As long as you take the below steps and cease all infringing uses of the Poem and Mark within ten (10) days of the date of this letter, we will assume you did not act with the requisite intent necessary to impose “willful” infringement and will not seek to impose damages for willful infringement.
· Take the Poem and any uses of the Mark down from the Website and any other website in which you own or have control;
· Destroy any marketing or other literature in your possession, custody or control which contains any material portion of the Poem and or the Mark on the Website or any other website(s) that you own or have control.
We must also request a reasonable amount of compensation for the infringement. Paying attorneys and staff to enforce our copyrights is expensive. We could not afford our enforcement efforts if we did not recover a reasonable sum from those who have infringed. Moreover, it is not fair to those who we authorize to make use of the Poem for a royalty to not require those who do not have permission to pay a fair amount for their unauthorized use.
Based on your unauthorized use and contributing to the perpetual unlawful distribution of registered copyrighted work of the Poem, we ask that you pay $7,500.00 to resolve our claims of trademark and copyright infringement.
We do We do not enjoy lawsuits and hope to not have to resort to the courts; however, Ms. Ellis has proven that she has, and will, protect the value and integrity of her copyrighted works. In the case of Ellis v. Aronson, filed in the Northern District of Georgia, Ms. Ellis received a judgment the amount of $269,000.00.
This letter is sent as a compromise to resolve our claims of trademark and copyright infringement based on the information we have gathered to date. Please contact me at the number or email below to resolve this issue. If we are not able to reach a mutually agreeable resolution, Linda Ellis and Linda’s Lyrics reserves all rights to pursue this matter in the courts to the maximum extent authorized under the law.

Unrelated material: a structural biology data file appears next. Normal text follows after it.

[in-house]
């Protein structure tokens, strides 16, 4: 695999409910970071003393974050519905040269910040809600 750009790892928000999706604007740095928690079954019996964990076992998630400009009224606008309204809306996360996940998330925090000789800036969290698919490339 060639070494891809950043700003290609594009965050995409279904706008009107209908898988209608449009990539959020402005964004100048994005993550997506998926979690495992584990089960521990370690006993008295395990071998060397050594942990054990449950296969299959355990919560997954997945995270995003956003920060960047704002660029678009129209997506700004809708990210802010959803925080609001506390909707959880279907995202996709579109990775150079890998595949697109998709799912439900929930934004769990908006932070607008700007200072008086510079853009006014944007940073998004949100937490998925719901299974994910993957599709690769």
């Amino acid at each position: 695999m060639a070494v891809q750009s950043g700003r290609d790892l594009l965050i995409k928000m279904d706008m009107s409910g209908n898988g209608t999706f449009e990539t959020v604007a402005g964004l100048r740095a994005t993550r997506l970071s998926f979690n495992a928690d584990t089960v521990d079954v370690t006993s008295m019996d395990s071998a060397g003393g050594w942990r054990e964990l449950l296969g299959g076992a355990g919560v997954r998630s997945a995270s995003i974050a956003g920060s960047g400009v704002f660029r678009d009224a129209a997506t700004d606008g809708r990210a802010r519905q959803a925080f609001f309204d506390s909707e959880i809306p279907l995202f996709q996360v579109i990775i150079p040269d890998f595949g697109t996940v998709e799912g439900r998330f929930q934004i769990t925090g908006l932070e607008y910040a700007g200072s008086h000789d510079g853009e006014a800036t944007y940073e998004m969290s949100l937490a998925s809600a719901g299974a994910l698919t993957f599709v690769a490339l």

Please contact me via email, firstname.lastname@example.org, or telephone, 770-508-7817 within ten (10) days to resolve this matter.
We look forward to your timely response.
John W. Jolin
Intellectual Property Coordinator
1050 E. Piedmont Road, Suite 108-135
Marietta, GA 30062
This last section of the letter can make anyone cringe and start thinking that $7500 is not that much to pay. This exactly what they want you to think, and I am going to show how this text is carefully written to manipulate you and scare you beyond reason.
One thing you need to understand is that the copyright laws are old and have not been adjusted to include the internet. They are also kind of vague, which usually leaves a judge making the decision based on what he hears. You are also protected somewhat under the Fair Use Law, which is also very vague, and is left up the judge to decide if something is Fair Use or not. No one can speak with certainty when it comes to what a person will or will not receive due to innocent infringement or even willful infringement. One judge may side with the author and give them a small or a larger amount of money, while another judge may side with the defendant. The laws certainly need to be undated and it would be wonderful if they actually made them more specific instead of being so vague.
I want you to read this sentence again from the letter: Because of the ease of infringement, federal law authorizes copyright owners, like Ms. Ellis, to automatically recover statutory damages of up to $30,000.00 for each copyright violation in addition to the automatic recovery of all attorneys’ and costs involved in pursuing the copyright violation.
There is only one part of this sentence that is true, which is the law does state that an author could be rewarded up to 30,000 for innocent infringement. However, the rest of it is not true and it seems to me that it should be illegal for her to make such false claims. Let us take a closer look.